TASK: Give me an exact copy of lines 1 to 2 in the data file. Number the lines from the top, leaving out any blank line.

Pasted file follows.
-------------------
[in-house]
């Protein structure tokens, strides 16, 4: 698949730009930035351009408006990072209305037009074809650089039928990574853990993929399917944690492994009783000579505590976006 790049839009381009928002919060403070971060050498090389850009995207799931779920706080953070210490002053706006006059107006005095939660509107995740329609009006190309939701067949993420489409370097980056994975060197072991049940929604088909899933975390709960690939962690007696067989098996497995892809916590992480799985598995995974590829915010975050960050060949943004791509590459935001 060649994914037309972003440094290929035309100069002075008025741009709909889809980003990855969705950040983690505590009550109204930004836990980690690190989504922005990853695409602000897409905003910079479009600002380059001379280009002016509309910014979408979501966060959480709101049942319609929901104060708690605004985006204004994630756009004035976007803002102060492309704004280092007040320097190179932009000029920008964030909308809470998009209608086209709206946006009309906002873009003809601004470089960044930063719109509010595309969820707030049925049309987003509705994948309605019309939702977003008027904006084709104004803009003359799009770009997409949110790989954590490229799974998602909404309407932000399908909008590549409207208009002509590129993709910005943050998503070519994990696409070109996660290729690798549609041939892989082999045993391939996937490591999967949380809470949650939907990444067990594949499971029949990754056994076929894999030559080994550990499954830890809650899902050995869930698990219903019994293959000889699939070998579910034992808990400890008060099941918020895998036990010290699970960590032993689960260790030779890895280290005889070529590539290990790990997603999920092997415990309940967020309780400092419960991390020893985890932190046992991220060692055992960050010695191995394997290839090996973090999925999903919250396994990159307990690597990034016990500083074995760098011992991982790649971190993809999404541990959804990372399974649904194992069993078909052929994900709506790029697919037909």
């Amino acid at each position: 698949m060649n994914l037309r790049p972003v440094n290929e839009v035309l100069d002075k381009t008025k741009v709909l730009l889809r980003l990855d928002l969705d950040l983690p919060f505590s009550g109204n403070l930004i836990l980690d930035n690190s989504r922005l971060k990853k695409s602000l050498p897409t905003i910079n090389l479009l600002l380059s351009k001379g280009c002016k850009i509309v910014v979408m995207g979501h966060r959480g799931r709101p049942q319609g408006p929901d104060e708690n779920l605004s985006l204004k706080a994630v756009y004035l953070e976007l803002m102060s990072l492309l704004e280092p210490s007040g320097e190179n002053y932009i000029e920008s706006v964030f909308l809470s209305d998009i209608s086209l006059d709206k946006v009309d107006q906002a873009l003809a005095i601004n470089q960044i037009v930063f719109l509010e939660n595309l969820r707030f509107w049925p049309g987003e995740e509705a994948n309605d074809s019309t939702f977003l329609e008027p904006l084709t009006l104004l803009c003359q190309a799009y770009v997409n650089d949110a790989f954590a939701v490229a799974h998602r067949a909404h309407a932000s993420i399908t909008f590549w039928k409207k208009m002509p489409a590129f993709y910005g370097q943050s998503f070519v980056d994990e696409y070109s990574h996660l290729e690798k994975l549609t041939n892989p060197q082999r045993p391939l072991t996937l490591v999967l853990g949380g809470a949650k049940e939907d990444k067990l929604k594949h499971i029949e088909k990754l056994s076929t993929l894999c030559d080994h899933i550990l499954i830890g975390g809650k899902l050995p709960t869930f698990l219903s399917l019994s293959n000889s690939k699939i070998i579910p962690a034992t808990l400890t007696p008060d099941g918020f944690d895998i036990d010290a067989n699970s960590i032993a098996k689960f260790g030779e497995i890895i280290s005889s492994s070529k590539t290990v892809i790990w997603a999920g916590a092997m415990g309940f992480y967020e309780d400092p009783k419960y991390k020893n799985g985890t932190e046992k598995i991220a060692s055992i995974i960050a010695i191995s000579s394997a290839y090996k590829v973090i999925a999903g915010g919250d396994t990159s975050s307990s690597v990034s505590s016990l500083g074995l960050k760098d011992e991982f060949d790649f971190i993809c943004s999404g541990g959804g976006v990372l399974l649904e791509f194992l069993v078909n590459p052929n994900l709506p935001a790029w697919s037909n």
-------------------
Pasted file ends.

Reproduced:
[in-house]
């Protein structure tokens, strides 16, 4: 698949730009930035351009408006990072209305037009074809650089039928990574853990993929399917944690492994009783000579505590976006 790049839009381009928002919060403070971060050498090389850009995207799931779920706080953070210490002053706006006059107006005095939660509107995740329609009006190309939701067949993420489409370097980056994975060197072991049940929604088909899933975390709960690939962690007696067989098996497995892809916590992480799985598995995974590829915010975050960050060949943004791509590459935001 060649994914037309972003440094290929035309100069002075008025741009709909889809980003990855969705950040983690505590009550109204930004836990980690690190989504922005990853695409602000897409905003910079479009600002380059001379280009002016509309910014979408979501966060959480709101049942319609929901104060708690605004985006204004994630756009004035976007803002102060492309704004280092007040320097190179932009000029920008964030909308809470998009209608086209709206946006009309906002873009003809601004470089960044930063719109509010595309969820707030049925049309987003509705994948309605019309939702977003008027904006084709104004803009003359799009770009997409949110790989954590490229799974998602909404309407932000399908909008590549409207208009002509590129993709910005943050998503070519994990696409070109996660290729690798549609041939892989082999045993391939996937490591999967949380809470949650939907990444067990594949499971029949990754056994076929894999030559080994550990499954830890809650899902050995869930698990219903019994293959000889699939070998579910034992808990400890008060099941918020895998036990010290699970960590032993689960260790030779890895280290005889070529590539290990790990997603999920092997415990309940967020309780400092419960991390020893985890932190046992991220060692055992960050010695191995394997290839090996973090999925999903919250396994990159307990690597990034016990500083074995760098011992991982790649971190993809999404541990959804990372399974649904194992069993078909052929994900709506790029697919037909």